Zoe has published articles in Social Media + Society focusing on Gulf-Arab women’s visual social media as well as technology’s emotional temperatures and postdigital entanglements. Since becoming a PhD researcher, Zoe has delivered conference paper presentations on social media learning, social media influencers, multimodality, design thinking and the Change Laboratory as well as Gulf-Arab women’s empowerment through visual social media.
Mike's association with Lancaster began New Year of 2002 as he started the MSc in Advanced Learning Technology. Mike has since taken root in the community Lancaster helped instigate: networked learning. It’s the one conference guaranteed to get him out of Wales. Mike says that composing this text on his phone is reflective of his doctoral research – taking a phenomenology-informed look at what it’s like to be a student with a phone. Mike is passionate about universities and their role in maintaining scholarly values, deliberation, phronesis and bildung, against a tide of neoliberalism. He is also fascinated by what it means and takes to be good with technology, especially information technology. Mike occasionally blogs at https://networkedlearning.blogspot.com and tweets from @agentjohnson.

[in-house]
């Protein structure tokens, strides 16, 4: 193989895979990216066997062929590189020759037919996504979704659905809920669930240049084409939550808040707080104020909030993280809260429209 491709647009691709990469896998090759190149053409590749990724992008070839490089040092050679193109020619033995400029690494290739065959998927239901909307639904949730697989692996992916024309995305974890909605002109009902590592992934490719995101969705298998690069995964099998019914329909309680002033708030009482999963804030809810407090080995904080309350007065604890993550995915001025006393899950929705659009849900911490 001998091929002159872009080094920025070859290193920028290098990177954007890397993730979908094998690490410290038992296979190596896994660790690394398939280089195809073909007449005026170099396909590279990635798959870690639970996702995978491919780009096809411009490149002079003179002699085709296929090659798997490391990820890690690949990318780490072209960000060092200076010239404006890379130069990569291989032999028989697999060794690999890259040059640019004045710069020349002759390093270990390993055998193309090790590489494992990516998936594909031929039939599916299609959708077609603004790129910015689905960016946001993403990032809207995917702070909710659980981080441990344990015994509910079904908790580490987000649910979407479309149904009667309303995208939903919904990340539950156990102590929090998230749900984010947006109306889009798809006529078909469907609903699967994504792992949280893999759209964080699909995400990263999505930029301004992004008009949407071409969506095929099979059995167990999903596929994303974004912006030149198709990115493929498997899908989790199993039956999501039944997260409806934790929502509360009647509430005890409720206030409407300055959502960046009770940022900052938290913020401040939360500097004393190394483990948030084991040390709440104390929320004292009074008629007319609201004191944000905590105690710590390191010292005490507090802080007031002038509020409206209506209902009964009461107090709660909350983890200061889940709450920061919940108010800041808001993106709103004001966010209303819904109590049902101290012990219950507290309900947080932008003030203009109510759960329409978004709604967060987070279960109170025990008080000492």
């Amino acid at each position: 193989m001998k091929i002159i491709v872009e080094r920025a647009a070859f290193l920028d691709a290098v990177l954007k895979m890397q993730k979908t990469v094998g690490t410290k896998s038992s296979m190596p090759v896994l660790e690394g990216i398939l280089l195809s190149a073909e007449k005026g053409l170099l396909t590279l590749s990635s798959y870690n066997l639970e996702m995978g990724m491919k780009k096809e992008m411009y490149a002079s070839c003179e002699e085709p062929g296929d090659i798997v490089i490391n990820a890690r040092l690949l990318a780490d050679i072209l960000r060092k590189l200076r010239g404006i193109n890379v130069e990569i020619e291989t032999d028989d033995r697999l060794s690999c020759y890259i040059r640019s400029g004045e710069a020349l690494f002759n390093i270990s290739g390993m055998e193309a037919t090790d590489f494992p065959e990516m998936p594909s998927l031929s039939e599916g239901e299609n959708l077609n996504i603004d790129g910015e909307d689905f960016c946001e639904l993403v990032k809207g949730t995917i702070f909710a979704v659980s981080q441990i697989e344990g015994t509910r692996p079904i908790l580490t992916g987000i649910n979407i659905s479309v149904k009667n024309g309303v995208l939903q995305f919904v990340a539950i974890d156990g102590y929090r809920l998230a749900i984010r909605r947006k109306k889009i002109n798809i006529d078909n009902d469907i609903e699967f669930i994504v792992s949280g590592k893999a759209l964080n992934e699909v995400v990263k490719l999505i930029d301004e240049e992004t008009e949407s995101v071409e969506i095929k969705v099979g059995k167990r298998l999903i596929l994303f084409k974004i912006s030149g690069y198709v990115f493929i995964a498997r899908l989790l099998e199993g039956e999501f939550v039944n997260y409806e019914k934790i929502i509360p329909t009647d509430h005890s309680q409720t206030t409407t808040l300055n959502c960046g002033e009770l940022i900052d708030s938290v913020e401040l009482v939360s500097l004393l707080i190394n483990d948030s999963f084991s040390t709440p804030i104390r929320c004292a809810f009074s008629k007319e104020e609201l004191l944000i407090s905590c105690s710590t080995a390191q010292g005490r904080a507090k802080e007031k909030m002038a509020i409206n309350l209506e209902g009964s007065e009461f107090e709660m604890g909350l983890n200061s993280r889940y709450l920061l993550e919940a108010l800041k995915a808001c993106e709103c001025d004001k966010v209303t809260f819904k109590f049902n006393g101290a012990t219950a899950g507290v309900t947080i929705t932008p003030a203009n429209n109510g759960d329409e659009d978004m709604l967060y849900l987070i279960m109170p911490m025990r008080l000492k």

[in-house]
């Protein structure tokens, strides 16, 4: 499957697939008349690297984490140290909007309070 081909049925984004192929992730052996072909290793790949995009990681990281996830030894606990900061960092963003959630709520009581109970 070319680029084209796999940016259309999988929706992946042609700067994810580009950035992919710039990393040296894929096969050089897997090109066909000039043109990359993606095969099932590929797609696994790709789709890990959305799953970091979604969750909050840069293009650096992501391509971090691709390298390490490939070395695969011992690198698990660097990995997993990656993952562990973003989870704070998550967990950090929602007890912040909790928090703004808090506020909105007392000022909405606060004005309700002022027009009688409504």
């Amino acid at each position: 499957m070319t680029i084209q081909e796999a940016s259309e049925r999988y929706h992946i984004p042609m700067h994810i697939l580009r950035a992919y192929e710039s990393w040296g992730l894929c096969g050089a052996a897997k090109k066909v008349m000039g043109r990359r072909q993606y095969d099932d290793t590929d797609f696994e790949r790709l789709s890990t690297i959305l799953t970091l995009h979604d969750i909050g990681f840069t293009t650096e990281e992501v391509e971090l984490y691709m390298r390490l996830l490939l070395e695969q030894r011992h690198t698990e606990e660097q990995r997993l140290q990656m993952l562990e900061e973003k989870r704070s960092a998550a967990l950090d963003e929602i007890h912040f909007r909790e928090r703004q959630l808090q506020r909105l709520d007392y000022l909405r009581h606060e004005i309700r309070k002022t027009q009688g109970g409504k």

In 2013, Marguerite Koole completed her PhD in E-Research and Technology-Enhanced Learning at Lancaster University UK. Her thesis is entitled “Identity Positioning of Doctoral Students in Networked Learning Environments”. She also holds a Masters of Education in Distance Education (MEd) through the Centre for Distance Education at Athabasca University. Her focus was on mobile learning.
Marguerite has a BA in Modern Languages and has studied French, Spanish, German, Blackfoot, Cree, Latin, Mandarin, ancient Mayan hieroglyphics, and linguistics. Her interests in languages led her to teaching. She has taught English as a Second Language (ESL), English for Academic Purposes (EAP) and university-level writing at the University of Lethbridge, Athabasca University, private schools in Canada, and a private school in Spain.
While teaching at the University of Lethbridge, Marguerite became interested in designing online educational resources. She completed a college diploma in Multimedia Production with training in web development, audio, video, animation, 3D animation, marketing, and business.
Marguerite has worked in online and distance education for over 15 years. Through the years, she has been involved in teaching, instructional design, multimedia programming, content management, e-portfolios, and social software. She has designed interactive, online learning activities for various learning purposes and platforms—including print, web, and mobile devices.
Julia McDowell’s research interests broadly encompass the use of technology in education. Her PhD investigated the influence of mobile learning on the learner engagement of primary school children in outdoor settings, using a design-based research approach. Julia’s current interests are centred around exploring the notions of digital and mobile capital, a theme which emerged from her doctoral work, with a particular focus on empowerment.